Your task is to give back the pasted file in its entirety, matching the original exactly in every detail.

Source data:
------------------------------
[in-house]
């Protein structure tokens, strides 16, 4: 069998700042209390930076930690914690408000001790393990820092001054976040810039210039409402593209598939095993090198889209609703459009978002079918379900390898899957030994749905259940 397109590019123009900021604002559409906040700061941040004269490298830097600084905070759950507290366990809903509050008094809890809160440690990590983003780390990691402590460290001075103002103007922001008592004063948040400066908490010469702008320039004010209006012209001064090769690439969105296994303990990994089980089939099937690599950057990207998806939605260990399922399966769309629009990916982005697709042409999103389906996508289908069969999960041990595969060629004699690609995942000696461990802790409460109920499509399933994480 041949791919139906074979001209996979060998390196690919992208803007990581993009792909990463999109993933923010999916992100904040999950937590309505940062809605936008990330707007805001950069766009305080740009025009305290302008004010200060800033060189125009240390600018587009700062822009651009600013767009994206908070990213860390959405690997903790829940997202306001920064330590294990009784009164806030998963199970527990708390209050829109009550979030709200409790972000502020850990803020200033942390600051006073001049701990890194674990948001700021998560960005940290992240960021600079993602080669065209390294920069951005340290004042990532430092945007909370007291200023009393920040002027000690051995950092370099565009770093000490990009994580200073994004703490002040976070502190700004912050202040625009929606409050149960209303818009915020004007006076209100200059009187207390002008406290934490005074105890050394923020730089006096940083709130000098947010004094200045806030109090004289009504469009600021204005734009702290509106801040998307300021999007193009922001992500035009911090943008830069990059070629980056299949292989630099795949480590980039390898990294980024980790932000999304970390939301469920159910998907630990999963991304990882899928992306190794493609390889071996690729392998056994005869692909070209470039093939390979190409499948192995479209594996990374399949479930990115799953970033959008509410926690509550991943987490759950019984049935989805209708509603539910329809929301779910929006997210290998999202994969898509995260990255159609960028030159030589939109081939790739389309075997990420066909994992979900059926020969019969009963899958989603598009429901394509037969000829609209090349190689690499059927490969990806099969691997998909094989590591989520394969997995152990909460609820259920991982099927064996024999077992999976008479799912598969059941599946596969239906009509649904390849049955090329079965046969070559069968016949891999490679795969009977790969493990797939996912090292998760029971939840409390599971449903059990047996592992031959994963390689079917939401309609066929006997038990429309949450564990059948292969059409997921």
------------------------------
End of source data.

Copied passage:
[in-house]
């Protein structure tokens, strides 16, 4: 069998700042209390930076930690914690408000001790393990820092001054976040810039210039409402593209598939095993090198889209609703459009978002079918379900390898899957030994749905259940 397109590019123009900021604002559409906040700061941040004269490298830097600084905070759950507290366990809903509050008094809890809160440690990590983003780390990691402590460290001075103002103007922001008592004063948040400066908490010469702008320039004010209006012209001064090769690439969105296994303990990994089980089939099937690599950057990207998806939605260990399922399966769309629009990916982005697709042409999103389906996508289908069969999960041990595969060629004699690609995942000696461990802790409460109920499509399933994480 041949791919139906074979001209996979060998390196690919992208803007990581993009792909990463999109993933923010999916992100904040999950937590309505940062809605936008990330707007805001950069766009305080740009025009305290302008004010200060800033060189125009240390600018587009700062822009651009600013767009994206908070990213860390959405690997903790829940997202306001920064330590294990009784009164806030998963199970527990708390209050829109009550979030709200409790972000502020850990803020200033942390600051006073001049701990890194674990948001700021998560960005940290992240960021600079993602080669065209390294920069951005340290004042990532430092945007909370007291200023009393920040002027000690051995950092370099565009770093000490990009994580200073994004703490002040976070502190700004912050202040625009929606409050149960209303818009915020004007006076209100200059009187207390002008406290934490005074105890050394923020730089006096940083709130000098947010004094200045806030109090004289009504469009600021204005734009702290509106801040998307300021999007193009922001992500035009911090943008830069990059070629980056299949292989630099795949480590980039390898990294980024980790932000999304970390939301469920159910998907630990999963991304990882899928992306190794493609390889071996690729392998056994005869692909070209470039093939390979190409499948192995479209594996990374399949479930990115799953970033959008509410926690509550991943987490759950019984049935989805209708509603539910329809929301779910929006997210290998999202994969898509995260990255159609960028030159030589939109081939790739389309075997990420066909994992979900059926020969019969009963899958989603598009429901394509037969000829609209090349190689690499059927490969990806099969691997998909094989590591989520394969997995152990909460609820259920991982099927064996024999077992999976008479799912598969059941599946596969239906009509649904390849049955090329079965046969070559069968016949891999490679795969009977790969493990797939996912090292998760029971939840409390599971449903059990047996592992031959994963390689079917939401309609066929006997038990429309949450564990059948292969059409997921």